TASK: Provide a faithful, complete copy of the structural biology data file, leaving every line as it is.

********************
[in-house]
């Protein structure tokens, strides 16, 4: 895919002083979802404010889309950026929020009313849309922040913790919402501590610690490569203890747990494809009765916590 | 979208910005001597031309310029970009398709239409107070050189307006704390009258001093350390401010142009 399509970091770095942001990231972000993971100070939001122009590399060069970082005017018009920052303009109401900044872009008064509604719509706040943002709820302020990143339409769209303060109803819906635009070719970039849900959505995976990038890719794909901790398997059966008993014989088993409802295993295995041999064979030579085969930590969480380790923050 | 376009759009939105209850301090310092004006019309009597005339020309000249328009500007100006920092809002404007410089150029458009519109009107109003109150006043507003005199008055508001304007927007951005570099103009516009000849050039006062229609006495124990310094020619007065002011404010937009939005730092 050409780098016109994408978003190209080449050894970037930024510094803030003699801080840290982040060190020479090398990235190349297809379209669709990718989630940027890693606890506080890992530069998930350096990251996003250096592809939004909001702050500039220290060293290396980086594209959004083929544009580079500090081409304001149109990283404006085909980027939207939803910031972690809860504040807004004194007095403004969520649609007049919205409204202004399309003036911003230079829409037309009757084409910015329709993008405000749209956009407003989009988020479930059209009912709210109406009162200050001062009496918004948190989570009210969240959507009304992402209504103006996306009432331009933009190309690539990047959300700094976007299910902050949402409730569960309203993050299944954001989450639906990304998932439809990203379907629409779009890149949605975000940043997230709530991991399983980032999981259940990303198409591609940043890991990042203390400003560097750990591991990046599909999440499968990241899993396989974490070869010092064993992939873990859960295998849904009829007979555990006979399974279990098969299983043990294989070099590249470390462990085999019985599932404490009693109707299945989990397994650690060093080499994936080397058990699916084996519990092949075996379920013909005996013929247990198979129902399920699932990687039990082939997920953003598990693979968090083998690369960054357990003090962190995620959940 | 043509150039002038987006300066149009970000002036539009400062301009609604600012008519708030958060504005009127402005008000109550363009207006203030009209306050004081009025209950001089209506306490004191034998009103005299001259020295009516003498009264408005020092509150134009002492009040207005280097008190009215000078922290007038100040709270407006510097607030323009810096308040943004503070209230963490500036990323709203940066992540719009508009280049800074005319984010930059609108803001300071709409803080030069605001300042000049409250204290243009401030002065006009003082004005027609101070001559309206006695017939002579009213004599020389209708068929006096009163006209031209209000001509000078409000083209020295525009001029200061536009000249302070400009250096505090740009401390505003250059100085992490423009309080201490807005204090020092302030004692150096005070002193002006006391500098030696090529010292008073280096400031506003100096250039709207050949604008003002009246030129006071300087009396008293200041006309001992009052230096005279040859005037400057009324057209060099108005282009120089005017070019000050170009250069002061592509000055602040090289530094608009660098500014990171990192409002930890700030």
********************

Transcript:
[in-house]
């Protein structure tokens, strides 16, 4: 895919002083979802404010889309950026929020009313849309922040913790919402501590610690490569203890747990494809009765916590 | 979208910005001597031309310029970009398709239409107070050189307006704390009258001093350390401010142009 399509970091770095942001990231972000993971100070939001122009590399060069970082005017018009920052303009109401900044872009008064509604719509706040943002709820302020990143339409769209303060109803819906635009070719970039849900959505995976990038890719794909901790398997059966008993014989088993409802295993295995041999064979030579085969930590969480380790923050 | 376009759009939105209850301090310092004006019309009597005339020309000249328009500007100006920092809002404007410089150029458009519109009107109003109150006043507003005199008055508001304007927007951005570099103009516009000849050039006062229609006495124990310094020619007065002011404010937009939005730092 050409780098016109994408978003190209080449050894970037930024510094803030003699801080840290982040060190020479090398990235190349297809379209669709990718989630940027890693606890506080890992530069998930350096990251996003250096592809939004909001702050500039220290060293290396980086594209959004083929544009580079500090081409304001149109990283404006085909980027939207939803910031972690809860504040807004004194007095403004969520649609007049919205409204202004399309003036911003230079829409037309009757084409910015329709993008405000749209956009407003989009988020479930059209009912709210109406009162200050001062009496918004948190989570009210969240959507009304992402209504103006996306009432331009933009190309690539990047959300700094976007299910902050949402409730569960309203993050299944954001989450639906990304998932439809990203379907629409779009890149949605975000940043997230709530991991399983980032999981259940990303198409591609940043890991990042203390400003560097750990591991990046599909999440499968990241899993396989974490070869010092064993992939873990859960295998849904009829007979555990006979399974279990098969299983043990294989070099590249470390462990085999019985599932404490009693109707299945989990397994650690060093080499994936080397058990699916084996519990092949075996379920013909005996013929247990198979129902399920699932990687039990082939997920953003598990693979968090083998690369960054357990003090962190995620959940 | 043509150039002038987006300066149009970000002036539009400062301009609604600012008519708030958060504005009127402005008000109550363009207006203030009209306050004081009025209950001089209506306490004191034998009103005299001259020295009516003498009264408005020092509150134009002492009040207005280097008190009215000078922290007038100040709270407006510097607030323009810096308040943004503070209230963490500036990323709203940066992540719009508009280049800074005319984010930059609108803001300071709409803080030069605001300042000049409250204290243009401030002065006009003082004005027609101070001559309206006695017939002579009213004599020389209708068929006096009163006209031209209000001509000078409000083209020295525009001029200061536009000249302070400009250096505090740009401390505003250059100085992490423009309080201490807005204090020092302030004692150096005070002193002006006391500098030696090529010292008073280096400031506003100096250039709207050949604008003002009246030129006071300087009396008293200041006309001992009052230096005279040859005037400057009324057209060099108005282009120089005017070019000050170009250069002061592509000055602040090289530094608009660098500014990171990192409002930890700030």